Cold war: charity defends itself against ice-bucket challenge criticism

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Picture credit: Rauglothgor

As the ice bucket challenge craze sweeps the world, cancer charity Macmillan denies it has cashed in at the expense of other causes

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26th August 2014 by Graham Martin 0 Comments

Water wars have broken out over charities benefiting from the ice bucket challenge craze.

The stunt that sees people douse themselves in ice cold water and donate to a charity while nominating others to do the same is sweeping the globe, powered by social media.

Celebrities such as David Beckham and Lady Gaga have taken part – as have Scottish First Minister Alex Salmond and his Better Together rival Alistair Darling.

The phenomena’s origins are obscure – but many have come to associate it with fundraising for motor neuron disease charities after US golfer Chris Kennedy took part as his wife’s cousin suffers from the condition.

This led to £37.7million being raised for the US ALS Association and lesser amounts for the Motor Neuron Disease Association (MNDA) and MND Scotland.

However, there has been some criticism after cancer charity Macmillan launched a very effective bid for donations based on the ice bucket challenge.

The group has been accused of "muscling in" on the phenomena, prompting a barrage of negative comments from social media users, including calls for a boycott.

The Times newspaper quoted an MNDA source as saying: “Of course we’re both trying to fund cures for diseases, but we’re much smaller. We’d rather a big charity didn’t come swooping in and take our funding away. We don’t have the resources they do.”

We understand there are many other charities that are close to people’s hearts and we hope many charities will see a real fundraising boost from this

Macmillan, which has reportedly earned over £250,000 so far, strenuously denies it is trying to cash in.

It said it noticed the phenomena developing two months ago – and simply and legitimately positioned itself to benefit.

Macmillan said the craze first came to its attention when fundraisers appeared online for the Auckland Division of the Cancer Society of New Zealand amongst others.

TFN understands that Macmillan began discussing the challenge inside the organisation in early July and had begun promoting it to its supporters shortly after – before the craze had gripped and had been endorsed by celebrities.

After that, Macmillan’s efforts were overshadowed by the stream of high-profile stunts taking place, mostly for ALS/MND – leading to confusion about Macmillan’s role.

It is also believed the charity was prompted into action after it was criticised for how slow it was to react to the last online fundraising craze – the no make-up selfie.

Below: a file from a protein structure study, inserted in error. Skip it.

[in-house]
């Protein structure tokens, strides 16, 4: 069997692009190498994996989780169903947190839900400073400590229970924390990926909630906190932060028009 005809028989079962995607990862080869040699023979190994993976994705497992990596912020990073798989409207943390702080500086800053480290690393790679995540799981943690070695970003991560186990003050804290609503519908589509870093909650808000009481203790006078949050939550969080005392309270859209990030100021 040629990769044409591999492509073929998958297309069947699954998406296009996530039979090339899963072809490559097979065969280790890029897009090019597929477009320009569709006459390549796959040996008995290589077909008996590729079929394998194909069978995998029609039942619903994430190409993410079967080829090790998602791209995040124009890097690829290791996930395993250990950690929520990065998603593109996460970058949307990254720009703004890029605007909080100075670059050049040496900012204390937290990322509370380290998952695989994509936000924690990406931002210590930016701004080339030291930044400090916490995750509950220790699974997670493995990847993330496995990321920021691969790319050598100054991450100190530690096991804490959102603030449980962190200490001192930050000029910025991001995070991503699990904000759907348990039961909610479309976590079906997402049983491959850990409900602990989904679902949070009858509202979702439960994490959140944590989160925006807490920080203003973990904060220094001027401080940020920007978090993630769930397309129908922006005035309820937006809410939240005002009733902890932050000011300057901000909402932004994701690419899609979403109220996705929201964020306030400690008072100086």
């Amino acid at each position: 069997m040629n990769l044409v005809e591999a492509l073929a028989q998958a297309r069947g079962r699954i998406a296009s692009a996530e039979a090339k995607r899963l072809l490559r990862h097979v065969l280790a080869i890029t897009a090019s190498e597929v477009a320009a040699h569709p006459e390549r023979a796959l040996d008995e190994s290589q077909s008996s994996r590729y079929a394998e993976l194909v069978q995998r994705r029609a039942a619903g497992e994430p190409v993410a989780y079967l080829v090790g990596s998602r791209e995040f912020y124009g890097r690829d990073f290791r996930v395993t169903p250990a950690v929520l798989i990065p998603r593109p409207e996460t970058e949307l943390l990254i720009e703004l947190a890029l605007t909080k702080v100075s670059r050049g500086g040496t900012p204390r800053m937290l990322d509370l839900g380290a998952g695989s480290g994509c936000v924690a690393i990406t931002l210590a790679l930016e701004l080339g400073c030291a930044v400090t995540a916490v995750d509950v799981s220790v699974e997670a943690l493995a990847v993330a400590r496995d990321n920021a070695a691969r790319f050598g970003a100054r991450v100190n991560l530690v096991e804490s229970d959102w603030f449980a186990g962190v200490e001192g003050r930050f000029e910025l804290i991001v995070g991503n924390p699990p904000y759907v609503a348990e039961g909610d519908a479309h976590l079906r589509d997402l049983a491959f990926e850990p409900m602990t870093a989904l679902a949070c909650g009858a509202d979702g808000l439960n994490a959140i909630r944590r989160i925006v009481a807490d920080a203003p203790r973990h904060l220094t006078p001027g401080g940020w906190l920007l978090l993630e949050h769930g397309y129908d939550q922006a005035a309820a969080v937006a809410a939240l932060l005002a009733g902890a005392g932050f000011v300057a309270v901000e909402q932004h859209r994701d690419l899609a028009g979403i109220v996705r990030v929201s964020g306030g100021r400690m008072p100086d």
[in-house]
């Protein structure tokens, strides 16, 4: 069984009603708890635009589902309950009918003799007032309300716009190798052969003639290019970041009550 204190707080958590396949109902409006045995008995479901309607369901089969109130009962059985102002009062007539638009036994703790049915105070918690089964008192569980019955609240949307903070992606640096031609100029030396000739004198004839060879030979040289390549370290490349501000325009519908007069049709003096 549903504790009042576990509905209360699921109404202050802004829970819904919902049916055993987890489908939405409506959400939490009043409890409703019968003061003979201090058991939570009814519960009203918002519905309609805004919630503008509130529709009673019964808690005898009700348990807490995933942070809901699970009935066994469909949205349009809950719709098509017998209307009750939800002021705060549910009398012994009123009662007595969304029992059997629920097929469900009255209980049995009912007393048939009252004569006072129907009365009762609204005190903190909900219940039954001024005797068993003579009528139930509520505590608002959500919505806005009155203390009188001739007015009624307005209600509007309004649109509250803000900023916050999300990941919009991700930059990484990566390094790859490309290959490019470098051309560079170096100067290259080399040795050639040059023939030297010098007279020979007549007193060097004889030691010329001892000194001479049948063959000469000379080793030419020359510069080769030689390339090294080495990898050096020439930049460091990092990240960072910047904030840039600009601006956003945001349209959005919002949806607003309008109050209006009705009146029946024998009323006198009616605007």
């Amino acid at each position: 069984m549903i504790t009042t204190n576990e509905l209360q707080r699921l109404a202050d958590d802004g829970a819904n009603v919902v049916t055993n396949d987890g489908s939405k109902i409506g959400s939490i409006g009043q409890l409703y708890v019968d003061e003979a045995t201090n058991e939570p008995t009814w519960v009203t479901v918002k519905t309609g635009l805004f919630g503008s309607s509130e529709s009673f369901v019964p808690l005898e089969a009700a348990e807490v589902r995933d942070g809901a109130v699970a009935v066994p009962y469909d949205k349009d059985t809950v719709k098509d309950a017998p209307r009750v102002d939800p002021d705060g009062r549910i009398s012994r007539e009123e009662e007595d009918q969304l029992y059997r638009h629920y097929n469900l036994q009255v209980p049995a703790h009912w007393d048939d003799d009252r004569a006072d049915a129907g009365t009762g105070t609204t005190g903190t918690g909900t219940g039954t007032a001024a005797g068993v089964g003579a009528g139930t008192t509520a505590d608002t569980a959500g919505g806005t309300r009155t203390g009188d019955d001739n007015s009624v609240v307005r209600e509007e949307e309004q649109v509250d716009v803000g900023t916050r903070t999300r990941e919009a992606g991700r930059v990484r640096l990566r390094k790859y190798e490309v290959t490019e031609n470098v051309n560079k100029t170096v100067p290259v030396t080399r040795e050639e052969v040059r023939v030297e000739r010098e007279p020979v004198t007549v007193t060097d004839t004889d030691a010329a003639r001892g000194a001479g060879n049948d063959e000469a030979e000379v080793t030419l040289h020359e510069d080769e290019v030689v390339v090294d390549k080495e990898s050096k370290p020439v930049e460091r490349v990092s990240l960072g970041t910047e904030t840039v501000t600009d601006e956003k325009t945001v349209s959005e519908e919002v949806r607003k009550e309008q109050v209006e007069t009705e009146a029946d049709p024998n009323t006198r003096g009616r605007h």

A spokesperson for Macmillan said: “Unfortunately there has been some confusion about how Macmillan got involved in this challenge.

“We began telling our supporters about it in July after spotting it happening in New Zealand for multiple charities, including cancer charities.

“This was before the challenge really hit the headlines when big celebrities in America began taking on the challenge for ALS.

“We’ve been astounded at how popular the challenge has been and how many people have wanted to raise money for charities by dousing themselves in ice water.

“We’re very grateful to those who have taken part for Macmillan. We rely almost entirely on public donations to fund our work and the money donated will help us fund more support for people with cancer.

“Of course we understand there are many other charities that are close to people’s hearts and we hope many charities will see a real fundraising boost from this.”

Joe Saxton, founder at third sector consultancy nfpSynergy, says the issue is not that some charities might lose out to others but that many people don’t know which charity the ice bucket challenge is for at all.

He said: “Most people probably have no idea who the ice bucket challenge is for at all so the biggest loss is to ignorance not to other charities. It doesn’t help that it’s called ALS in the US and motor neurone disease in this country.

“The other big issue is that most of this is not a planned campaign at all in the UK, it’s not like Race for Life or The World’s Biggest Coffee Morning which are planned for months.

“The ice bucket challenge is totally spontaneous and when a challenge such as this goes viral, it’s hard for any organisation to hang on to its coat tails.”